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While the University tries to sell its summer school program as the complete Harvard experience, some summer school students have been disappointed this year by the dearth of "real" Harvard professors teaching their classes.
"Neither of my professors are from Harvard," says one summer school student taking a cell biology class and Calculus. "One is from SUNY and one from some other place. I thought they would be from Harvard, but they're not."
Though the Summer School elicits teaching assistance from each College department in the fall, few Harvard professors are available to instruct for the summer.
"Many use the time for research or vacation, so they are not free to teach," says Dean of Students in the Summer School Christopher Queen. "We can't twist anyone's arm if they aren't available."
But the University still has to provide a range of courses to summer school students, including Harvard undergraduates, meaning the summer school administration has to seek outside assistance.
"We have to serve regular Harvard students, so we offer the range of courses that are offered in arts and sciences during the year," Queen says.
"But, we have holes in the lineup, as it were."
Because of the shortage, the summer school turns to "distinguished faculty from other institutions outside of Harvard," with many of the professors coming from local schools such as Tufts University, Boston College and Brandeis University.
According to Queen, the selected professors "are highly respected for their scholarship and their teaching."
And many summer school students agree, saying they are pleased with the outside professors.
"I love my class so much," says California native Kristen C. Weiss. "It's a political philosophy class taught by a professor from Brown, and it really doesn't matter that he's not from Harvard, because he's so good."
Queen says the program has a strong history and has received few complaints.
"We have offered summer school since 1871 and a great majority of students are delighted with the courses," Queen says. "It's extremely rare for me to receive a call from a student saying he was disappointed in a professor or a course."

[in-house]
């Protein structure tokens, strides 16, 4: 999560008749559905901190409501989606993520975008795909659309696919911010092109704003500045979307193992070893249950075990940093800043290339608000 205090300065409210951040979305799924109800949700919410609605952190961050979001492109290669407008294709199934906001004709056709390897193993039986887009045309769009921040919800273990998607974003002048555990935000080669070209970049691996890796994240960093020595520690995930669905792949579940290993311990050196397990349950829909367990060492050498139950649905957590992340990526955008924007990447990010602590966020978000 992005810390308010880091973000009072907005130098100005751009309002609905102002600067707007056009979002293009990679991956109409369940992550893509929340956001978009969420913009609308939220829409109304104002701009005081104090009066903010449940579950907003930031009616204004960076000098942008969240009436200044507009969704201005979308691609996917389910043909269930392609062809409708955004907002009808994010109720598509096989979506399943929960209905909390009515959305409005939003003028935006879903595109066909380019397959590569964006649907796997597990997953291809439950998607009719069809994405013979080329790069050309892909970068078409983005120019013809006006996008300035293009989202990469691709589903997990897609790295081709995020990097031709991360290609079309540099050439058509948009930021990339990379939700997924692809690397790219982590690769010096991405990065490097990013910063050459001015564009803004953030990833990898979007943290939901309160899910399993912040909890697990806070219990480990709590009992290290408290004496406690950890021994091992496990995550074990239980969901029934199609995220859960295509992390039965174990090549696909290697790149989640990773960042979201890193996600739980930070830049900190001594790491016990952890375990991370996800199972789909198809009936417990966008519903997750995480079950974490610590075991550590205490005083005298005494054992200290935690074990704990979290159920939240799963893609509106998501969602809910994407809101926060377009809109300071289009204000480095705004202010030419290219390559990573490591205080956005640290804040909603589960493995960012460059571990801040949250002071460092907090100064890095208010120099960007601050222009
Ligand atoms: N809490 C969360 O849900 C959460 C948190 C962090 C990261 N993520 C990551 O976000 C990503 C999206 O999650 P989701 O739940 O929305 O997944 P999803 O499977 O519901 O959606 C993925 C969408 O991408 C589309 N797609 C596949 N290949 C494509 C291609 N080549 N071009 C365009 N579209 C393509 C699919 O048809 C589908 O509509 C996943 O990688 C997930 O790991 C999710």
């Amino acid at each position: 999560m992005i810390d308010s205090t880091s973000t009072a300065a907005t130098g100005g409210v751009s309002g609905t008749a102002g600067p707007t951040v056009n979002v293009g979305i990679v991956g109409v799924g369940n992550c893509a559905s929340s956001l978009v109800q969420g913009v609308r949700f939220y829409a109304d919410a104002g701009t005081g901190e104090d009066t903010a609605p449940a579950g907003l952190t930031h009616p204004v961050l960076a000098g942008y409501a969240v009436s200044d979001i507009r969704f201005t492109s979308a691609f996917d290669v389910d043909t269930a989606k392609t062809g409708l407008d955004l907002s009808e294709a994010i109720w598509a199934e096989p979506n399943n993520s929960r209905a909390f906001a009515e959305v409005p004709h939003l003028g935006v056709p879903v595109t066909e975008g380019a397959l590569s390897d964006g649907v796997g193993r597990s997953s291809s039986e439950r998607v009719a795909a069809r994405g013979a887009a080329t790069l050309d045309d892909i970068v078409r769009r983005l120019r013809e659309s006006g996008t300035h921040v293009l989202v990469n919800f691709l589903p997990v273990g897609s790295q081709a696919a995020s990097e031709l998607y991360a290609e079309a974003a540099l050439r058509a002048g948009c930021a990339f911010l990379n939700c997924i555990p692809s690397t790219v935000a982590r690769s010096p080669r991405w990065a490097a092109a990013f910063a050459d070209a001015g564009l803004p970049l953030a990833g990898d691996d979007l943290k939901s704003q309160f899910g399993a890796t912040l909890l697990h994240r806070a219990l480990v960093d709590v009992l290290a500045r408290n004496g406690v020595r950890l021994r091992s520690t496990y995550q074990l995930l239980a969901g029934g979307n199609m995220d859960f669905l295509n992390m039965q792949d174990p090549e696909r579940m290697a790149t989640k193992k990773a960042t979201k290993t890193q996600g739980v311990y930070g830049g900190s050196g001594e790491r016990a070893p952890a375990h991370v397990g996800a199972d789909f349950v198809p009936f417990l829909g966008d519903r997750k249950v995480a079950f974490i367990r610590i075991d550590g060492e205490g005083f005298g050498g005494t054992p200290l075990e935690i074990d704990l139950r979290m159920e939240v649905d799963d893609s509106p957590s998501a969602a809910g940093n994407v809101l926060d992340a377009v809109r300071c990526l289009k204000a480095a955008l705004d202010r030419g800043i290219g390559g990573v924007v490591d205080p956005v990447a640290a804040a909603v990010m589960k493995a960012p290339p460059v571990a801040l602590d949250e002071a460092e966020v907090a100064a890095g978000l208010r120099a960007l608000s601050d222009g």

And he adds that summer school students have complete control over whose classes they take.
"We strongly urge SSP students to actively shop classes," Queen says. "Go up to the instructor and make an informed decision. None of them were forced to take that class and nobody was saying 'you have to take this or that,' because there are no requirements."
Reason to Stay
Queen considers the more diverse student population--which often includes adults--who have enthusiasm about a course subject as part of the motivation for a Harvard professor to remain on campus during the summer months.
"You might have a CEO of a company in an international business class or someone who actually lives in Greece or Turkey in the classical archaeology class," Queen says. "Professors enjoy a richness of discussion with students from all walks of life and professions."
James E. Davis, who is a senior lecturer on chemistry and chemical biology and on molecular and cellular biology, says he stays because he enjoys teaching, no matter who the students are.
"My duties are teaching," Davis says. "It's not something that I have to do, it's something that I like to do."
"I do not do the research grant bit," he adds.
And Davis says he often gets more dedicated students during the summer, with grades higher on average than during the academic year.
"If you don't do anything else and you put all your energy into this course without other distractions such as football games, parties and concerts, it's total immersion--highly intensive," Davis says.
Orchard Professor of Landscape History John R. Stilgoe says teaching summer school has even been a benefit to his own career.
"One reason I have tenure is because I taught summer school and I had a chance to write every day," says Stilgoe, who has taught classes on visual studies at Harvard Summer School for 27 years.
But he does not ignore the benefits to high school students who flock to Harvard over the summer.
"Summer school is the first real education for many of these people," Stilgoe says.
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